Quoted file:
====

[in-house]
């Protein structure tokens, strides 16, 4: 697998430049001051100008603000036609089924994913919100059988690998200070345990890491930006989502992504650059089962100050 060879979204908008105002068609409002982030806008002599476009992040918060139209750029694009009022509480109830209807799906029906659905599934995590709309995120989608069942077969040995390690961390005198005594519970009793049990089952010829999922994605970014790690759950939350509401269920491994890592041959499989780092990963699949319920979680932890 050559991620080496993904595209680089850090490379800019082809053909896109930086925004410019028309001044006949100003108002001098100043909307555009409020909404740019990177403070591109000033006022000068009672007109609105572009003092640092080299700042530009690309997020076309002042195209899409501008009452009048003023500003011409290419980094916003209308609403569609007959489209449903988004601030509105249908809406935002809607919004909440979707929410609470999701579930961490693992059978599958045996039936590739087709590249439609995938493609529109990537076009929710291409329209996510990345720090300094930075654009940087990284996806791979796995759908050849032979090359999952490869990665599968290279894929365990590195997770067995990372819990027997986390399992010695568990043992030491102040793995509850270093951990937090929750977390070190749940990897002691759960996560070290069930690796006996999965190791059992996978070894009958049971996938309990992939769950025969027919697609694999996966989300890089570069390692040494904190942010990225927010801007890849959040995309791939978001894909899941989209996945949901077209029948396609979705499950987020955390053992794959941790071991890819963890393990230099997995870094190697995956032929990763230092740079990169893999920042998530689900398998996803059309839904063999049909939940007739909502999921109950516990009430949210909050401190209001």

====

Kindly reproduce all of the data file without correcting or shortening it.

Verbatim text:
[in-house]
């Protein structure tokens, strides 16, 4: 697998430049001051100008603000036609089924994913919100059988690998200070345990890491930006989502992504650059089962100050 060879979204908008105002068609409002982030806008002599476009992040918060139209750029694009009022509480109830209807799906029906659905599934995590709309995120989608069942077969040995390690961390005198005594519970009793049990089952010829999922994605970014790690759950939350509401269920491994890592041959499989780092990963699949319920979680932890 050559991620080496993904595209680089850090490379800019082809053909896109930086925004410019028309001044006949100003108002001098100043909307555009409020909404740019990177403070591109000033006022000068009672007109609105572009003092640092080299700042530009690309997020076309002042195209899409501008009452009048003023500003011409290419980094916003209308609403569609007959489209449903988004601030509105249908809406935002809607919004909440979707929410609470999701579930961490693992059978599958045996039936590739087709590249439609995938493609529109990537076009929710291409329209996510990345720090300094930075654009940087990284996806791979796995759908050849032979090359999952490869990665599968290279894929365990590195997770067995990372819990027997986390399992010695568990043992030491102040793995509850270093951990937090929750977390070190749940990897002691759960996560070290069930690796006996999965190791059992996978070894009958049971996938309990992939769950025969027919697609694999996966989300890089570069390692040494904190942010990225927010801007890849959040995309791939978001894909899941989209996945949901077209029948396609979705499950987020955390053992794959941790071991890819963890393990230099997995870094190697995956032929990763230092740079990169893999920042998530689900398998996803059309839904063999049909939940007739909502999921109950516990009430949210909050401190209001």